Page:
FRANKFURT (Reuters) - German automotive supplier Continental AG (CONG.DE) will cut costs to compensate for a drop in profitability this year due to a downturn in car markets and the industry’s costly shift from combustion engines towards electric vehicles.
The group said on Monday it expected an adjusted operating (EBIT) margin of 8-9 percent this year, down from an estimated more than 9 percent in 2018, disappointing analysts.
“As feared, the decline of the automotive markets intensified significantly once again in the fourth quarter,” Chief Executive Elmar Degenhart said.
“This, combined with the profound changes in our industries, is reducing our growth rate.”
Continental’s warning on margins comes after rival Kuka (KU2G.DE) lowered its operating profit guidance and carmakers Ford (F.N) and Jaguar Land Rover [TAMOJL.UL] announced sweeping job cuts in response to falling demand.
Last year, Continental’s adjusted EBIT margin came in at 9.2 percent, according to preliminary figures released on Monday.
“Flat margin as the high end of the guidance, especially when factoring in non-recurrence of around 200 million euros (£178.4 million) of one-off charges in 2018, highlights concerns on auto margins coming under further pressure in 2019,” analysts at Jeffries said.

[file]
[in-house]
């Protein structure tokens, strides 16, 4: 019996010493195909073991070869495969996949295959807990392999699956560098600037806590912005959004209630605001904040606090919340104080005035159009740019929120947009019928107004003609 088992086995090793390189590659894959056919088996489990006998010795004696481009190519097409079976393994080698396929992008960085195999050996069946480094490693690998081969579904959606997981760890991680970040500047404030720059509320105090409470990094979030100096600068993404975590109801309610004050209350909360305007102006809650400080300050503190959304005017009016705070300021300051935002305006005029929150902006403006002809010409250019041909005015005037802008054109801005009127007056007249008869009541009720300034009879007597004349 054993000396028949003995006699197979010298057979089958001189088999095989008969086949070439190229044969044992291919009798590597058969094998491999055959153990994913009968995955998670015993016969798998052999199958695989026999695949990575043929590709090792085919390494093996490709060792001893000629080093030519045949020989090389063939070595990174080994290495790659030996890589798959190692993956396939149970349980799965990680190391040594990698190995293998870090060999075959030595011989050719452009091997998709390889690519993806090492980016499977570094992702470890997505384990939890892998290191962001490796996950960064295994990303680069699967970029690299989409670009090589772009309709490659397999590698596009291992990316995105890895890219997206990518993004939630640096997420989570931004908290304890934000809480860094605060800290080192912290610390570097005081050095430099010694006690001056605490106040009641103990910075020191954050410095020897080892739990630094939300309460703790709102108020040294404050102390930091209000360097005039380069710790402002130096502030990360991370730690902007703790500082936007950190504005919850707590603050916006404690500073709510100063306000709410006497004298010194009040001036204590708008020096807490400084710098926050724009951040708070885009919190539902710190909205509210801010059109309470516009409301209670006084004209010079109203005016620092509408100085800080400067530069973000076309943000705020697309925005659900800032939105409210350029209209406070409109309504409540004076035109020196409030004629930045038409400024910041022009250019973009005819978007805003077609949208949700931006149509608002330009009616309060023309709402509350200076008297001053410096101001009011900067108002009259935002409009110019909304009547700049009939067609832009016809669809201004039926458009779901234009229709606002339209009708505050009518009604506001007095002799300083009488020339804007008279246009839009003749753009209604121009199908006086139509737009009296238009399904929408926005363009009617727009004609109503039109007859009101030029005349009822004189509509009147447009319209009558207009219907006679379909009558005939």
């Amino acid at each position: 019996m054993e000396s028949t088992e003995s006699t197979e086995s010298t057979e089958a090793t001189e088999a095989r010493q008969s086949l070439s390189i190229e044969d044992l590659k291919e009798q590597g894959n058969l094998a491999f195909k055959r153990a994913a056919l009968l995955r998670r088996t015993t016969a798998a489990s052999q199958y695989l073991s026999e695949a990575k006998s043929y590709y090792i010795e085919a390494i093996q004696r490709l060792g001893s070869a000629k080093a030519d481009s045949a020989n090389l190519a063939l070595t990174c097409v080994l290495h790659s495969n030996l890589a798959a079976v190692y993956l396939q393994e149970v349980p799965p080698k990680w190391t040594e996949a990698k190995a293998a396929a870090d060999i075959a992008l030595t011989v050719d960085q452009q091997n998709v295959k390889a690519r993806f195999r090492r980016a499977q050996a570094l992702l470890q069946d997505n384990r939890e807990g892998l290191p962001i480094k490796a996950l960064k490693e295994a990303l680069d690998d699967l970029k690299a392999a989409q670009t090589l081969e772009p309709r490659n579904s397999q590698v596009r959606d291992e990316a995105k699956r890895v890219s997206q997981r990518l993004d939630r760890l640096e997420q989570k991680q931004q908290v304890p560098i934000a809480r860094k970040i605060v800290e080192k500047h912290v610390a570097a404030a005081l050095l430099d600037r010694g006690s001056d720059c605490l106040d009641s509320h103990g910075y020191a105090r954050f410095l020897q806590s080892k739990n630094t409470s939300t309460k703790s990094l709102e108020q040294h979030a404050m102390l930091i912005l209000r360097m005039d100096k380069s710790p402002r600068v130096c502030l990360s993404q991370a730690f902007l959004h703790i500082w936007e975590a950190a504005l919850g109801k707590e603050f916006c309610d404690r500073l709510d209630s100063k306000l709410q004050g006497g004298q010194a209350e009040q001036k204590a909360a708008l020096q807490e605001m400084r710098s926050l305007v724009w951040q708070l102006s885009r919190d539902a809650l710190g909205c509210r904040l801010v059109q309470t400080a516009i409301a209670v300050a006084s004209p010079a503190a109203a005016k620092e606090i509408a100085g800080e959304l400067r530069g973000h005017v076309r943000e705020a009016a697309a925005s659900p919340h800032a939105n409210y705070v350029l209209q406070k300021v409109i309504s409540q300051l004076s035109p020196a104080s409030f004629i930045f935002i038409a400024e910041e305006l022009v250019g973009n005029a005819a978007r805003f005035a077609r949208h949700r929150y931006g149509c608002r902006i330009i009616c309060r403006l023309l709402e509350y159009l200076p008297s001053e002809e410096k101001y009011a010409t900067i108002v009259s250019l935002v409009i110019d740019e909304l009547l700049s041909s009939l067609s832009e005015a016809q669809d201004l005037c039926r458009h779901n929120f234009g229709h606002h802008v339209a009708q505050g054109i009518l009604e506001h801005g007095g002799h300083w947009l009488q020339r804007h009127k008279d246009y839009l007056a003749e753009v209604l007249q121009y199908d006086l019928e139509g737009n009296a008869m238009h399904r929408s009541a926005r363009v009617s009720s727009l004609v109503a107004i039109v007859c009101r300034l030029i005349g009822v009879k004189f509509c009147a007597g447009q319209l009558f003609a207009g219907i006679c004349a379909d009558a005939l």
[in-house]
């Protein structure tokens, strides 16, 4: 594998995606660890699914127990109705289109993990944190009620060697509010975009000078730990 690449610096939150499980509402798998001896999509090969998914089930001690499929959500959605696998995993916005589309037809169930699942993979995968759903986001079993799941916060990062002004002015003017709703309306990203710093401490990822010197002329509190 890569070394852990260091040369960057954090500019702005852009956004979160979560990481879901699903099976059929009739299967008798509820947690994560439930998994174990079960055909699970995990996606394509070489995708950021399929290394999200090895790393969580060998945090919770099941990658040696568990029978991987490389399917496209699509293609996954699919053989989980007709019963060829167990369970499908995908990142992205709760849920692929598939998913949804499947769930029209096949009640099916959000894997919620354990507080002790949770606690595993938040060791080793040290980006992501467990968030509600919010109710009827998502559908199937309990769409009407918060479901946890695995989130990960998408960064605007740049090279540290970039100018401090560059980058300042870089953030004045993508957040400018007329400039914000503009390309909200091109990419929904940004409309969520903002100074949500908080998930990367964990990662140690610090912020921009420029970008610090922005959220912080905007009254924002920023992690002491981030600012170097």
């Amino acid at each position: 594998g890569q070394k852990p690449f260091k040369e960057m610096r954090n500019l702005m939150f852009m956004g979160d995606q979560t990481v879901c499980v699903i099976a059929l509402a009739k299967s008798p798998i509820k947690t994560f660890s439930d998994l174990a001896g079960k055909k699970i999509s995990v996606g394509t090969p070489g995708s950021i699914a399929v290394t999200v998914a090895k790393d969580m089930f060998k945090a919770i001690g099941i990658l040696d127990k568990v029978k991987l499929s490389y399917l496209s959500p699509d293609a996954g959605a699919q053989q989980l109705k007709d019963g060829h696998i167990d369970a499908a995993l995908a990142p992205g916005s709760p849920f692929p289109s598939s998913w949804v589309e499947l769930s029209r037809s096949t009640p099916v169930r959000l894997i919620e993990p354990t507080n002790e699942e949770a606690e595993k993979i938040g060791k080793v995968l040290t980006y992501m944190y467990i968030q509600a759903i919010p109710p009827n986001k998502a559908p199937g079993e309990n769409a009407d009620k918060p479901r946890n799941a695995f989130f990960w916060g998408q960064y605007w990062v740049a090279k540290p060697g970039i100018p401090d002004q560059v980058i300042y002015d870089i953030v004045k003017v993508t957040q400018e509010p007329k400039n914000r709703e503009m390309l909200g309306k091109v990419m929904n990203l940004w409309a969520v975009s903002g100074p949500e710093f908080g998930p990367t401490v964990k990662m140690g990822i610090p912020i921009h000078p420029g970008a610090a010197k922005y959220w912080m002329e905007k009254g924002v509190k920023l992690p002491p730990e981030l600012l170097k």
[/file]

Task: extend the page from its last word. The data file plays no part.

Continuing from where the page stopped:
Jeffries has a ‘hold’ rating on Continental’s shares.
Continental also said it expected consolidated sales of 45 billion to 47 billion euros in 2019, in line with analysts’ expectations and compared with 44.4 billion in 2018.
Shares in the parts maker, which will release 2018 results on March 7, fell 2.2 percent in early trade, but later recovered and were up 0.8 percent by 1439 GMT.
Chinese auto industry association CAAM said on Monday that domestic sales fell 13 percent in December, leading to a 2.8 percent drop for the full year, the first annual contraction since the 1990s.
“If fewer cars are being produced then there is less need for our products,” Continental’s Chief Financial Officer Wolfgang Schaefer told Reuters, adding that the company would continue to adjust costs to account for lower automotive production.
Continental's Schaefer said he was acutely aware that shareholders were entitled to an "absolutely stable dividend" following a year when the company's shares fell 46 percent, underperforming the blue-chip DAX .GDAXI index which lost 18.3 percent in 2018.
Despite volatile markets, Continental continues to make preparations for floating its Powertrain unit, but not at all costs, Schaefer said.
“We do not want to give it away. If we believe that the valuation does not reflect what the asset is worth, we will not go ahead. We are not under pressure,” Schaefer said.
Reporting by Edward Taylor, Christoph Steitz, Editing by Mark Potter/Susan Fenton